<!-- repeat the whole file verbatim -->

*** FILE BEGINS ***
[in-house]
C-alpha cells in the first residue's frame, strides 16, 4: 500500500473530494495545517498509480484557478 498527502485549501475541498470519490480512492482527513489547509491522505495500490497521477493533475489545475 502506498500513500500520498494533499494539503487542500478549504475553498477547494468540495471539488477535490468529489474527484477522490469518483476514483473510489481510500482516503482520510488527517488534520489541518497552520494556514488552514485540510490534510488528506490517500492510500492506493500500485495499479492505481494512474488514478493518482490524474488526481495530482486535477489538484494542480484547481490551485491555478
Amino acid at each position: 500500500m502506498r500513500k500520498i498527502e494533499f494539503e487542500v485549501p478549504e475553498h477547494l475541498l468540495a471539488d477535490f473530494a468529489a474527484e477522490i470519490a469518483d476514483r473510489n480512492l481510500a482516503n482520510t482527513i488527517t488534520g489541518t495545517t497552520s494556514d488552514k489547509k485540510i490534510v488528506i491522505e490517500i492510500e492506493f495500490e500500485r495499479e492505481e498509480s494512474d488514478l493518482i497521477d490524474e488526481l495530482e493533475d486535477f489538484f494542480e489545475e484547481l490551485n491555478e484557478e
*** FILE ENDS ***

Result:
[in-house]
C-alpha cells in the first residue's frame, strides 16, 4: 500500500473530494495545517498509480484557478 498527502485549501475541498470519490480512492482527513489547509491522505495500490497521477493533475489545475 502506498500513500500520498494533499494539503487542500478549504475553498477547494468540495471539488477535490468529489474527484477522490469518483476514483473510489481510500482516503482520510488527517488534520489541518497552520494556514488552514485540510490534510488528506490517500492510500492506493500500485495499479492505481494512474488514478493518482490524474488526481495530482486535477489538484494542480484547481490551485491555478
Amino acid at each position: 500500500m502506498r500513500k500520498i498527502e494533499f494539503e487542500v485549501p478549504e475553498h477547494l475541498l468540495a471539488d477535490f473530494a468529489a474527484e477522490i470519490a469518483d476514483r473510489n480512492l481510500a482516503n482520510t482527513i488527517t488534520g489541518t495545517t497552520s494556514d488552514k489547509k485540510i490534510v488528506i491522505e490517500i492510500e492506493f495500490e500500485r495499479e492505481e498509480s494512474d488514478l493518482i497521477d490524474e488526481l495530482e493533475d486535477f489538484f494542480e489545475e484547481l490551485n491555478e484557478e